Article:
AN AMBITIOUS WORLD HERITAGE


ow did the earth's peoples, cultures, economies, and polities become so closely interconnected? When did our world become 'global' and what vital role did Asia and Africa play at the centre of this new international community? New questions are being asked about the history of Asia and Africa and about their interaction with the West, but how do we unlock the answers? What is the key?

Unravelling a 'Braided' World History

t sites across Asia, Africa, and Europe, remnants of this global past lie in wait. Kilometres of archives have survived centuries of humidity and tropical heat, and historians have only just begun to unearth their secret treasures--answers to the riddle of humankind's collective past. Only a few experts are able to decipher the handwritings of the archives or even to determine its languages. This unique collection of records has been glorified in the colonial past and despised in nationalist awakenings, but as modern historians unravel its secrets layer by layer, they become more and more convinced that it is the most complete and extensive source on early modern World History anywhere: the Archives of the Dutch East India Company (VOC), 1602-1796.


The VOC archives are a mutual heritage of various cultures
(click image to enlarge)

The VOC:
The World's First Multinational

he VOC (Verenigde Oost-Indische Compagnie) was a Dutch trading company founded by traders and burghersfrom port towns such as Amsterdam, Rotterdam, and Middelburg. It was the largest and most impressive of the early modern European trading companies operating in Asia. It formed in 1602 when the States-General of the United Provinces, the highest authority of the Republic of the Netherlands, persuaded several competing Dutch spice-trading firms to incorporate into a single trading company. It had the States-General's authority in the trade zone between South Africa and Japan to conduct trade, erect fortifications, appoint governors, keep a standing army, and conclude treaties in its name.

Seventeen gentlemen (The Heeren XVII) served as the Board of Directors in the Netherlands of the world's first joint-stock company. VOC -Asia was governed on-site by a governor-general at Java, his Council of the Indies, and by subordinate VOC officials in a network of forts and factories in Africa, the Middle East, India and Sri Lanka, throughout Southeast Asia, and up into China, Taiwan, and Japan.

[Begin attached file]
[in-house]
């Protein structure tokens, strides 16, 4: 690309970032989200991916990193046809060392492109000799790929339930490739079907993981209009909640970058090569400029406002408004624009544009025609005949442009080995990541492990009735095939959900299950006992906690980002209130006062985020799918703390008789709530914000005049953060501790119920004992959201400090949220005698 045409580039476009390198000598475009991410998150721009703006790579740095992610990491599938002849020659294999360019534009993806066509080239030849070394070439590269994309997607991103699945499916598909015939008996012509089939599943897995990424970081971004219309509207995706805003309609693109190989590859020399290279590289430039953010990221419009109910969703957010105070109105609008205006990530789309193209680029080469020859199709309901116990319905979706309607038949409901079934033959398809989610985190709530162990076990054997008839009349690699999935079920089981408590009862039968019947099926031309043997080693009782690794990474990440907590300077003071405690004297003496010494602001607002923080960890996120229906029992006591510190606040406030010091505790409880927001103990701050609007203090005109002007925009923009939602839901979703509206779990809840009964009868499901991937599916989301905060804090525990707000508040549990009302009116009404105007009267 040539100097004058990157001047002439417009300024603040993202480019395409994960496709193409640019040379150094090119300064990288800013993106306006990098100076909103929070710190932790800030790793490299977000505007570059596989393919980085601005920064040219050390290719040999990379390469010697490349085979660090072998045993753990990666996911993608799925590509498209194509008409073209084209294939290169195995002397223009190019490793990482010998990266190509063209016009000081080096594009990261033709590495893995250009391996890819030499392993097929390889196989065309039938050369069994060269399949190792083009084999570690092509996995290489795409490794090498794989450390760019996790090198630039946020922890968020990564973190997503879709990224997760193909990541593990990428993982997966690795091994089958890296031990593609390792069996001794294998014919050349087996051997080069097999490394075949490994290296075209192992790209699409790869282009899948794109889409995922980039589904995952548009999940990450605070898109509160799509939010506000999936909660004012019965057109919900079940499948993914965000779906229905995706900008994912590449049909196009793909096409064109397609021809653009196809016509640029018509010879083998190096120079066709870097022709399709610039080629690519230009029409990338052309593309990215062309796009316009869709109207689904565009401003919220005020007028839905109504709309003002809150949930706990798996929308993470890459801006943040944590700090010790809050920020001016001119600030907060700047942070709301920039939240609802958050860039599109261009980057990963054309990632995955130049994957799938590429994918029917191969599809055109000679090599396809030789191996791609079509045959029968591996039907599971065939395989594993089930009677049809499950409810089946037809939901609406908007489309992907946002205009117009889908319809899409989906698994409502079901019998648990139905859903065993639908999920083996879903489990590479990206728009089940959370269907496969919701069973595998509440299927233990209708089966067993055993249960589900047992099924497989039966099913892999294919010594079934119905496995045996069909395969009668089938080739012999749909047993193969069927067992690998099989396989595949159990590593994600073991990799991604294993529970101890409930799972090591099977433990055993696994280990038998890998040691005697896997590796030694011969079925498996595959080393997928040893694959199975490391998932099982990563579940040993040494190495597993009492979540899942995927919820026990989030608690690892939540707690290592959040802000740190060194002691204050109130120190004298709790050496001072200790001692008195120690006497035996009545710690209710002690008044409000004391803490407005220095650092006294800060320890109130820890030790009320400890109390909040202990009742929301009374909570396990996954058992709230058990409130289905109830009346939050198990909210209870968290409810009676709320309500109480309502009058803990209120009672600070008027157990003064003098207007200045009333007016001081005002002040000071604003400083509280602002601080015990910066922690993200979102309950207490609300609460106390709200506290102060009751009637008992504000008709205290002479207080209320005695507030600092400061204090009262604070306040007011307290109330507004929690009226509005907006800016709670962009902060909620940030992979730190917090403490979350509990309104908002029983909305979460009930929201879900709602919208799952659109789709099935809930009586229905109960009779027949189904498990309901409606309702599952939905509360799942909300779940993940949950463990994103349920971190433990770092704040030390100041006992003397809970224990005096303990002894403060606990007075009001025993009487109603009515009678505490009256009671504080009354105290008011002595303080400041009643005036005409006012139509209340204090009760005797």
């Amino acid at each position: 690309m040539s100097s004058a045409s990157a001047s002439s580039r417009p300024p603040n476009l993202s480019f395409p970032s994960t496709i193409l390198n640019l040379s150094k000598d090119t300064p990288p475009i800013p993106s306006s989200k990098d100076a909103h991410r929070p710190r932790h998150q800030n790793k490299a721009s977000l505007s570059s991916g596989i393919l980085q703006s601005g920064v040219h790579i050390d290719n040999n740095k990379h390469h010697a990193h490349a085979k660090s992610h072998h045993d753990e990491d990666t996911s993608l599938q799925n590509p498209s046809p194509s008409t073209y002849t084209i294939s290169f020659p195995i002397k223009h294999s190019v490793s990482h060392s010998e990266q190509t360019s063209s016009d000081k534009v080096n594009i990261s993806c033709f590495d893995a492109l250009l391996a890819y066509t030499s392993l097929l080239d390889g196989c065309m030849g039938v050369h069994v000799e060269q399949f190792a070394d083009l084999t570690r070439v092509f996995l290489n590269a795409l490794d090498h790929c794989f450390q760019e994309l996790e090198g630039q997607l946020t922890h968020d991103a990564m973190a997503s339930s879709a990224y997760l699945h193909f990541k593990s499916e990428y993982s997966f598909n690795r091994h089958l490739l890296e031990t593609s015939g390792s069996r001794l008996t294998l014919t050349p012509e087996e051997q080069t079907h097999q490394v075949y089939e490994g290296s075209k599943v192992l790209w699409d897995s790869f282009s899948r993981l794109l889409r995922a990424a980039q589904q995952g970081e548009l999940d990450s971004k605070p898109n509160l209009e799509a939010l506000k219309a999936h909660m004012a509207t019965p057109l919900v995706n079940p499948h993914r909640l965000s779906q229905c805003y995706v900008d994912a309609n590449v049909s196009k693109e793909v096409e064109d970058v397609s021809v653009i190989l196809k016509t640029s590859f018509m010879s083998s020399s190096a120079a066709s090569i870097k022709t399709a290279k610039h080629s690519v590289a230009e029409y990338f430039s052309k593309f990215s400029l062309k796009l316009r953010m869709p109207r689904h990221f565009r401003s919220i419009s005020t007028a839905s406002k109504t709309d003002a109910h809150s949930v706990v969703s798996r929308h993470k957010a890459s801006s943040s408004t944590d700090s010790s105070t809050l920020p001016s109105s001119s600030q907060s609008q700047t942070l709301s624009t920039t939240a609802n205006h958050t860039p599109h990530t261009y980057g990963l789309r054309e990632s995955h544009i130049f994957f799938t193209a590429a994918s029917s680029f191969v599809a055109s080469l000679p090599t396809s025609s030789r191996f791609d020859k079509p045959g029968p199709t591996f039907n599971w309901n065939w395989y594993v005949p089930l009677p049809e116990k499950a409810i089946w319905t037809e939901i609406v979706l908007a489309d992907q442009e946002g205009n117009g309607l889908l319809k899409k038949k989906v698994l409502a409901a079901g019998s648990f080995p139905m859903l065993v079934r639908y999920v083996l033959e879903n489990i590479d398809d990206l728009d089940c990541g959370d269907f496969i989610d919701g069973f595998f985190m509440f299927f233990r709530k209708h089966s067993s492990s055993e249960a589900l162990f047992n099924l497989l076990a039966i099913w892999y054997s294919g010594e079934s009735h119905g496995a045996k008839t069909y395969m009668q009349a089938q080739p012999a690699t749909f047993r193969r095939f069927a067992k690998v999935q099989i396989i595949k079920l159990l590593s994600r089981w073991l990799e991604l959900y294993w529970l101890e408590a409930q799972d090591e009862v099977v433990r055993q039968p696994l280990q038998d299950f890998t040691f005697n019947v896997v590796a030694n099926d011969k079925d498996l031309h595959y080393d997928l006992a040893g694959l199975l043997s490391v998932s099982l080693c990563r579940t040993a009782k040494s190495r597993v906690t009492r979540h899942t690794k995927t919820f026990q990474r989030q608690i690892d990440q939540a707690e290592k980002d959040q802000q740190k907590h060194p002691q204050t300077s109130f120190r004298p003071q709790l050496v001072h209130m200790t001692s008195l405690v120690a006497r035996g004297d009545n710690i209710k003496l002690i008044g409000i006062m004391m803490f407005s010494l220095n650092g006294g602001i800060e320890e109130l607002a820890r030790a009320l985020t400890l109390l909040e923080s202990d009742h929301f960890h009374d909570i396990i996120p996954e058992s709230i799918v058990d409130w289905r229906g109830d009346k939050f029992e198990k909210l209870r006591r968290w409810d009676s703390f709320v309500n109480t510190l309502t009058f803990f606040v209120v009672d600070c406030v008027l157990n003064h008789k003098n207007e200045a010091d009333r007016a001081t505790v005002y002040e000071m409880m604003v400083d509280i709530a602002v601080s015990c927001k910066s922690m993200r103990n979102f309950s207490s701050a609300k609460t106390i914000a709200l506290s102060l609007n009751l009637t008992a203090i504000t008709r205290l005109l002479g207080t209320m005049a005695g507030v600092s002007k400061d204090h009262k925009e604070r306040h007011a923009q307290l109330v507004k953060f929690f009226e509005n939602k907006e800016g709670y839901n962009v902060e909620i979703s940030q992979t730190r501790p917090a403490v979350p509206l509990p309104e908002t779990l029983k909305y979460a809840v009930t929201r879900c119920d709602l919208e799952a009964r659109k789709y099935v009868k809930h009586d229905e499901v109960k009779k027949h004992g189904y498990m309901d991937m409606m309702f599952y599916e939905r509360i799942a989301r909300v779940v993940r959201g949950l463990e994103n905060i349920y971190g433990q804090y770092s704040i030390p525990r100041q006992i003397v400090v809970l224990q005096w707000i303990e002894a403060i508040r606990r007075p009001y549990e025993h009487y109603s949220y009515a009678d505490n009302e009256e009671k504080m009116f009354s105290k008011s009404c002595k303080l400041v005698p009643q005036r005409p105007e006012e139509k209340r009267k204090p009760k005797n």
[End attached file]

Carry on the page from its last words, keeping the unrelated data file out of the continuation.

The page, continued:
Statistically, the VOC eclipsed all of its rivals in the Asia trade. Between 1602 and 1796 the VOC sent almost a million Europeans to work in the Asia trade on 4,785 ships, and netted for their efforts more than 2.5 million tons of Asian trade goods. By contrast, the rest of Europe combined sent only 882,412 people from 1500 to 1795, and the fleet of the English (later British) East India Company, the VOC's nearest competitor, was a distant second to its total traffic with 2,690 ships and a mere one-fifth the tonnage of goods carried by the VOC. The VOC enjoyed huge profits from its spice monopoly through most of the 1600s. In the last quarter of the 17th century European demand shifted to textiles, coffee and tea, commodities over which the VOC did not and could not exercise a monopoly. Thus VOC revenues came increasingly from tolls, taxes and tributes collected through an expanding colonial administration over its territorial holdings in Africa and Asia. Crippled by a debt of almost one hundred million guilders and reeling from the Fourth Anglo-Dutch War and French control over the Netherlands, the VOC was liquidated at the end of the eighteenth century.

25 Million Pages of Historical Records

he VOC presence in and around Monsoon Asia resulted not only in warehouses packed with spices, textiles, porcelain and silk, but also in shiploads of documents. Most of the papers found in VOC archives were produced by locally-stationed Company officials, but much was also produced by the peoples with whom they interacted: kings and noblemen, traders and middlemen, shippers and shahbandars(harbour masters). The extensive information network that the VOC built up for its business operations is impressive indeed. Data on political, economic, cultural, religious, and social circumstances over a broad area circulated between hundreds of VOC officials and dozens of establishments around the world and the administrative centres in the Netherlands and at Batavia, now the city of Jakarta. Twenty-five million pages of VOC records survive among the vast holdings of VOC repositories in Jakarta, Colombo, Chennai, Cape Town, and The Hague.


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